Shiloh laughed, which she'd hoped. He shook her hand carefully, then folded it between his own and held on. That surprised her, as did the prick of sudden tears threatening. Maybe the way he smiled at her, a little smitten, a little proud, had something to do with it. Hard to say. All she knew was that she didn't want the first meeting with the father she'd never met to be ruined by tears.

"It's okay," he said, as if he'd heard her thoughts. "Sometimes I cry too. Happens to the best of us."

Now Nora laughed in a desperate effort to keep the tears at bay. "You've got the right to cry," she told him, squeezing his hand. "Being stuck here, with people poking at you, has to suck. No disrespect or anything, but—"

"But it sucks," he agreed with a shrug and a nod. "Tubes and needles and this." He let go to gesture at the oxygen feed. "Didn't know air smelled bad, but this stuff stinks." He frowned abruptly. "No more bullshit about rights. My room, I get to say who can cry or not."

She rolled her eyes but had to laugh. "I guess that's fair. I'm still going to try not to."

Shiloh winked. "Guess that's fair." He sank deeper into his pillows, studying her like he'd memorize every inch. She felt abruptly self conscious and touched her hair. She smoothed her free hand over her knee and adjusted the hem of her shirt.

Shiloh made a low sound and squeezed her fingers again. "Nothing wrong with you. Stop fussing and let me look."

Nora blushed. "I just wanted to make sure you liked what you saw."

"See my daughter," he answered matter-of-factly. "Could have three heads and neon eyes and I'd still like the view." He paused, and then added, "Got my chin."

"And your hair. I spotted that in the picture right away." She hesitated, and then scooted to the edge of the chair. Brow furrowed, she studied him in turn.

He lifted a grizzled eyebrow. "You looking for something?"

"Me." She answered without thinking. She made a face a moment later. "Sounds funny, huh? But I'm sitting here thinking that I ought to be able to recognize something about you. Something that I've seen in the mirror all these years. And just when I think I've got it, it disappears again. But I know you. I know you're my dad. I believe you."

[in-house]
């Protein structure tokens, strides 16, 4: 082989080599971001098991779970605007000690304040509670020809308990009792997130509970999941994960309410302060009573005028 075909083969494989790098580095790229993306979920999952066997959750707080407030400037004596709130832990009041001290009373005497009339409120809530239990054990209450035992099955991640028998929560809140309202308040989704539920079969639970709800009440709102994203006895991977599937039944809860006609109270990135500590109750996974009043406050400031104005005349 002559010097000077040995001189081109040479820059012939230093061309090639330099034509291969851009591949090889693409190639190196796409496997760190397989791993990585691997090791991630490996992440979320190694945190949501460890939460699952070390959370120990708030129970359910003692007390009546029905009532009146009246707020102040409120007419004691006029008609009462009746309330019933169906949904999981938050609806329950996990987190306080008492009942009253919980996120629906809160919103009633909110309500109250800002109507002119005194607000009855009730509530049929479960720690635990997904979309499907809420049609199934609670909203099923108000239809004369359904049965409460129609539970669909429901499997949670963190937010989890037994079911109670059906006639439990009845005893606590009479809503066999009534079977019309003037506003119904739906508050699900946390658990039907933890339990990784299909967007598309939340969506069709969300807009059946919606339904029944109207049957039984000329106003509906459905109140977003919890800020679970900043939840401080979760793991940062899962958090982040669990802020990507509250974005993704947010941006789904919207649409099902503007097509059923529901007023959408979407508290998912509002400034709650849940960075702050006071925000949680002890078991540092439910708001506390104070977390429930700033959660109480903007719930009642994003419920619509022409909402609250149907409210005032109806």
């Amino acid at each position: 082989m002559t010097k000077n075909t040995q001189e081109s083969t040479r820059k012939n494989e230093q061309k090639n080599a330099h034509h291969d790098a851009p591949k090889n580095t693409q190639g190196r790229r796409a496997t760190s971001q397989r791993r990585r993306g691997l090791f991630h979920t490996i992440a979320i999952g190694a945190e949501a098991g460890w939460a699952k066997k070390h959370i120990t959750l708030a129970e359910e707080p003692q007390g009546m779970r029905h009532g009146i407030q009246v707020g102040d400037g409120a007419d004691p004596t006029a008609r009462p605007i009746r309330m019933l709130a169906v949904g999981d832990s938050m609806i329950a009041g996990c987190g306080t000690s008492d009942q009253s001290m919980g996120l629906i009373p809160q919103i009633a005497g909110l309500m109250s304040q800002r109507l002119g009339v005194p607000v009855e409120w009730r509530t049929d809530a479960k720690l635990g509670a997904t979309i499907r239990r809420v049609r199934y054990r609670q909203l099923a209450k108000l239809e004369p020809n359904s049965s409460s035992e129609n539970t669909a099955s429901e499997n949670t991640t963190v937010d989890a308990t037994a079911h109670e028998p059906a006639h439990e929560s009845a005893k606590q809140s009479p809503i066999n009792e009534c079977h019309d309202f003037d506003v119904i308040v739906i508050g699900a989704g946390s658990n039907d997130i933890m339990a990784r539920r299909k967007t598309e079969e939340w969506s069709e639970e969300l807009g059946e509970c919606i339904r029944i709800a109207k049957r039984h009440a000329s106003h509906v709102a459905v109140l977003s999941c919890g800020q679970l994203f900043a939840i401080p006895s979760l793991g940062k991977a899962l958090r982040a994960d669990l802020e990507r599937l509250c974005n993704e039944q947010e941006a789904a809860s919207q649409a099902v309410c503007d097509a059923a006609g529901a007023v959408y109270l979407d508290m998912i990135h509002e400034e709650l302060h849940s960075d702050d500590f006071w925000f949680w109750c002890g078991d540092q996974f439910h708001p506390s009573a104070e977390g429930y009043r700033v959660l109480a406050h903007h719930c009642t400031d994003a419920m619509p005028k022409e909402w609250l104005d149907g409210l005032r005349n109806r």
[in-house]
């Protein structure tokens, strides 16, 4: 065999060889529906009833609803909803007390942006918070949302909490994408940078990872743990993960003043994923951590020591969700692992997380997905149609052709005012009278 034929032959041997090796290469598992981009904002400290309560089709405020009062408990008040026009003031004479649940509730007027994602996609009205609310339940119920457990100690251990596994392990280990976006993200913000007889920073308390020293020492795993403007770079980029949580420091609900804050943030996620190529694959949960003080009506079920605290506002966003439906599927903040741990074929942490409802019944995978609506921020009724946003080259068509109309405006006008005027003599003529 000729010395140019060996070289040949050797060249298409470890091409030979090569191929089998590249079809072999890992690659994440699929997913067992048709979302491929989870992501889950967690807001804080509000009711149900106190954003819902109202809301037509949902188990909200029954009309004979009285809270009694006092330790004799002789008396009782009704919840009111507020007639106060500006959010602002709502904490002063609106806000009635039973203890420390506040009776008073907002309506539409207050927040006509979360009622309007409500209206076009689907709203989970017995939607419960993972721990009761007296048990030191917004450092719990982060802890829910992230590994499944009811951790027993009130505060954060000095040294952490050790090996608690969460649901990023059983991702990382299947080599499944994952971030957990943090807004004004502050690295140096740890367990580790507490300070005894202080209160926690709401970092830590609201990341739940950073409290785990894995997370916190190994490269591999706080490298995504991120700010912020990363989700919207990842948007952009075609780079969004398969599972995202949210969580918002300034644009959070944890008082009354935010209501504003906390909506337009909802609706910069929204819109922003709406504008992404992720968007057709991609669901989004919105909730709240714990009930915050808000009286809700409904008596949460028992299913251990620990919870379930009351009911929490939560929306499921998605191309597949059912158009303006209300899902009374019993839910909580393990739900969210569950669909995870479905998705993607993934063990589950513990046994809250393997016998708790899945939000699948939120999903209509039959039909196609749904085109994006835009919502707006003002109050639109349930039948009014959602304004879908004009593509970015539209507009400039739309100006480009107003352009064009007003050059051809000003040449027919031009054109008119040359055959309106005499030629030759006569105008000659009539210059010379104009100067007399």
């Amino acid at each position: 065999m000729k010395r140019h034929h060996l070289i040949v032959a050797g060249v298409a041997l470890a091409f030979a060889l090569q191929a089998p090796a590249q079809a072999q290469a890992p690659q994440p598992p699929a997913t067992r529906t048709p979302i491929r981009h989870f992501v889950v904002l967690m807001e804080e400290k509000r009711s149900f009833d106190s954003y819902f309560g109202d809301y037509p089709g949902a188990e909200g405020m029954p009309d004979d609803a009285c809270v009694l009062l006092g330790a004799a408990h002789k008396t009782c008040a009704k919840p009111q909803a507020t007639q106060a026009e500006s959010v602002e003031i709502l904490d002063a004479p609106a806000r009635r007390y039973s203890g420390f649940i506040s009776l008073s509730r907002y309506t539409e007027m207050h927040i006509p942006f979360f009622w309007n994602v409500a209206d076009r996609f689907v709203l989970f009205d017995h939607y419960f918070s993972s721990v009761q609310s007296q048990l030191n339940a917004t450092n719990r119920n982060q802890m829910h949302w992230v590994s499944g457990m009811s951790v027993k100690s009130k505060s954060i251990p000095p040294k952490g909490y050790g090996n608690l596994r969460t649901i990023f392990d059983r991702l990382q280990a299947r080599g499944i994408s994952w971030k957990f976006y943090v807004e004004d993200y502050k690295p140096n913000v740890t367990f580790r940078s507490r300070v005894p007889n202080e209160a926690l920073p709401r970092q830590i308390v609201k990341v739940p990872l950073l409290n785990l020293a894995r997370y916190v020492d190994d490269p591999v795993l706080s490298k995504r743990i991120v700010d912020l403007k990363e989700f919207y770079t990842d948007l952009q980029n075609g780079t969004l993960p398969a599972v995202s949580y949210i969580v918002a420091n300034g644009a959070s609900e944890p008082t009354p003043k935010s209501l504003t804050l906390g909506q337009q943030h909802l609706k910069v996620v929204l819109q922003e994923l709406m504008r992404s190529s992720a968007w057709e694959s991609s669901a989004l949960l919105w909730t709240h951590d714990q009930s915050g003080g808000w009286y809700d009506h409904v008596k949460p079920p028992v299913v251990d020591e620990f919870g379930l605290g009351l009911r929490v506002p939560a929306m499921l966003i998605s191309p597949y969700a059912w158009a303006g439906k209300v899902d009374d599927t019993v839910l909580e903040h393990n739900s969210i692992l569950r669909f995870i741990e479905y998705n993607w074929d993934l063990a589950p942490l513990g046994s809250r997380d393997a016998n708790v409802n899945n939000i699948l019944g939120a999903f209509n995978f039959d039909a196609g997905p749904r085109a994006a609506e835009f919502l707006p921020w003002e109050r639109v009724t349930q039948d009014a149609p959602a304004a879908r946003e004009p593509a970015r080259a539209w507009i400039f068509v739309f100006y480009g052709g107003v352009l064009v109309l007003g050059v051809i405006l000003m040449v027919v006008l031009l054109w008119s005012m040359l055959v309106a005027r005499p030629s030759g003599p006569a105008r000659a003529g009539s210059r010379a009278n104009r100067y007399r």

Shiloh laughed again. "Not so desperate that I write letters to girls who aren't mine. I know you, too," he told her, and laid a hand against his chest. "Here. Blood knows blood. You're part of me."

The tears that only threatened before now streaked down Nora's face. She laughed, embarrassed, and wiped them away on her sleeve, but nodded. "Yeah. I think somewhere inside, I know that. It's just taking my brain a while to catch up."

"Well, don't take too long. This living thing is wearing me out." Before she could grimace or laugh or flinch, he went on. "What do you think of my sidekick?"

Nora shook her head. "Sidekick?"

"Friend. Companion. Pain in the rear." He waved a hand. "Tucker."

"Oh!" She should have known that's who he meant. Who else could possibly have fit all of those descriptions so well? She paused a moment, then said, "I think he's mostly a pain in the butt."

Shiloh grinned broadly. "You like him, then."

She laughed, startled. "I didn't say that."

"Didn't have to," her father said smugly. "I can tell. See it in the way he doesn't want to look at you."

Nora cocked an eyebrow. "I'm not sure that's a good thing."